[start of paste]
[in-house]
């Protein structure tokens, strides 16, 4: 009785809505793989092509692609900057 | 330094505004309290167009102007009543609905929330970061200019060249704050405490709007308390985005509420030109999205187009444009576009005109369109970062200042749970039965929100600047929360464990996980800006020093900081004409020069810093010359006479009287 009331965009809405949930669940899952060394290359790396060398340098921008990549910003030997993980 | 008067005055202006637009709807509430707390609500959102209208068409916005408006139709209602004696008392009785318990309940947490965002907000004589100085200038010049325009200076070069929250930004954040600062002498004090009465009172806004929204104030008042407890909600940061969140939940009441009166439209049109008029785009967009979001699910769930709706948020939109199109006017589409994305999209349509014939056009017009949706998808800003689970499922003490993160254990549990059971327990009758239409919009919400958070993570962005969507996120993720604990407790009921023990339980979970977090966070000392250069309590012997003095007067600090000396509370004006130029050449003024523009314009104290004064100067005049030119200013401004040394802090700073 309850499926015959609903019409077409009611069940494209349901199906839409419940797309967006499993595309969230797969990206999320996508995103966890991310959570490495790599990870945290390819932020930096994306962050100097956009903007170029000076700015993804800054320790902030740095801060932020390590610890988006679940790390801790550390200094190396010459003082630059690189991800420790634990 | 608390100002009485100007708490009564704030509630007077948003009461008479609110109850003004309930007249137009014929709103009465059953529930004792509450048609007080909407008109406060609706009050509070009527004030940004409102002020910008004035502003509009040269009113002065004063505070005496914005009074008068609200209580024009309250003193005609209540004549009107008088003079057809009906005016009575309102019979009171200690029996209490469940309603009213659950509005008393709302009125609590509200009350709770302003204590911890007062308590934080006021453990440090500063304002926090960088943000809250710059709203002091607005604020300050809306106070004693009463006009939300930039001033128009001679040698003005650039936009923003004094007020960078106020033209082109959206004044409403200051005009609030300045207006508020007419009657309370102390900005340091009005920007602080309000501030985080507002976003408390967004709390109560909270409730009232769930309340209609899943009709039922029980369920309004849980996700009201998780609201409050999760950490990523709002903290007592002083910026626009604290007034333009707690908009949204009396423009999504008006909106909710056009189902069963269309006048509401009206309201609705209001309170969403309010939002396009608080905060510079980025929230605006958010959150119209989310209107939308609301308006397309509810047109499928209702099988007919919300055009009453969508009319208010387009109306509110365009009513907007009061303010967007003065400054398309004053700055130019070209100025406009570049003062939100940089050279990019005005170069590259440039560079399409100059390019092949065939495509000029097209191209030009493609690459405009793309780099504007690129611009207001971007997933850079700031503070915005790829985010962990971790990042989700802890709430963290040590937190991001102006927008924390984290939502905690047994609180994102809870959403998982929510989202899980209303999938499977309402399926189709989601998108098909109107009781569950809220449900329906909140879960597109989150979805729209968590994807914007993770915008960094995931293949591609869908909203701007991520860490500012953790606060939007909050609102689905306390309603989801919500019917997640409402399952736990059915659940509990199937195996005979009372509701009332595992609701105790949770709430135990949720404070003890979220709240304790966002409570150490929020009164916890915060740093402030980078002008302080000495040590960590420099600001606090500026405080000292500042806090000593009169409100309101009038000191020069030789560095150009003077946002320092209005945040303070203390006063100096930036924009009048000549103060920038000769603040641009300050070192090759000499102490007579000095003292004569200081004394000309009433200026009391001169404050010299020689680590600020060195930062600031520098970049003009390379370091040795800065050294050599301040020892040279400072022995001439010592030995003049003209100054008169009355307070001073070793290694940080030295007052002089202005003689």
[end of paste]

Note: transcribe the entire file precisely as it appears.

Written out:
[in-house]
């Protein structure tokens, strides 16, 4: 009785809505793989092509692609900057 | 330094505004309290167009102007009543609905929330970061200019060249704050405490709007308390985005509420030109999205187009444009576009005109369109970062200042749970039965929100600047929360464990996980800006020093900081004409020069810093010359006479009287 009331965009809405949930669940899952060394290359790396060398340098921008990549910003030997993980 | 008067005055202006637009709807509430707390609500959102209208068409916005408006139709209602004696008392009785318990309940947490965002907000004589100085200038010049325009200076070069929250930004954040600062002498004090009465009172806004929204104030008042407890909600940061969140939940009441009166439209049109008029785009967009979001699910769930709706948020939109199109006017589409994305999209349509014939056009017009949706998808800003689970499922003490993160254990549990059971327990009758239409919009919400958070993570962005969507996120993720604990407790009921023990339980979970977090966070000392250069309590012997003095007067600090000396509370004006130029050449003024523009314009104290004064100067005049030119200013401004040394802090700073 309850499926015959609903019409077409009611069940494209349901199906839409419940797309967006499993595309969230797969990206999320996508995103966890991310959570490495790599990870945290390819932020930096994306962050100097956009903007170029000076700015993804800054320790902030740095801060932020390590610890988006679940790390801790550390200094190396010459003082630059690189991800420790634990 | 608390100002009485100007708490009564704030509630007077948003009461008479609110109850003004309930007249137009014929709103009465059953529930004792509450048609007080909407008109406060609706009050509070009527004030940004409102002020910008004035502003509009040269009113002065004063505070005496914005009074008068609200209580024009309250003193005609209540004549009107008088003079057809009906005016009575309102019979009171200690029996209490469940309603009213659950509005008393709302009125609590509200009350709770302003204590911890007062308590934080006021453990440090500063304002926090960088943000809250710059709203002091607005604020300050809306106070004693009463006009939300930039001033128009001679040698003005650039936009923003004094007020960078106020033209082109959206004044409403200051005009609030300045207006508020007419009657309370102390900005340091009005920007602080309000501030985080507002976003408390967004709390109560909270409730009232769930309340209609899943009709039922029980369920309004849980996700009201998780609201409050999760950490990523709002903290007592002083910026626009604290007034333009707690908009949204009396423009999504008006909106909710056009189902069963269309006048509401009206309201609705209001309170969403309010939002396009608080905060510079980025929230605006958010959150119209989310209107939308609301308006397309509810047109499928209702099988007919919300055009009453969508009319208010387009109306509110365009009513907007009061303010967007003065400054398309004053700055130019070209100025406009570049003062939100940089050279990019005005170069590259440039560079399409100059390019092949065939495509000029097209191209030009493609690459405009793309780099504007690129611009207001971007997933850079700031503070915005790829985010962990971790990042989700802890709430963290040590937190991001102006927008924390984290939502905690047994609180994102809870959403998982929510989202899980209303999938499977309402399926189709989601998108098909109107009781569950809220449900329906909140879960597109989150979805729209968590994807914007993770915008960094995931293949591609869908909203701007991520860490500012953790606060939007909050609102689905306390309603989801919500019917997640409402399952736990059915659940509990199937195996005979009372509701009332595992609701105790949770709430135990949720404070003890979220709240304790966002409570150490929020009164916890915060740093402030980078002008302080000495040590960590420099600001606090500026405080000292500042806090000593009169409100309101009038000191020069030789560095150009003077946002320092209005945040303070203390006063100096930036924009009048000549103060920038000769603040641009300050070192090759000499102490007579000095003292004569200081004394000309009433200026009391001169404050010299020689680590600020060195930062600031520098970049003009390379370091040795800065050294050599301040020892040279400072022995001439010592030995003049003209100054008169009355307070001073070793290694940080030295007052002089202005003689």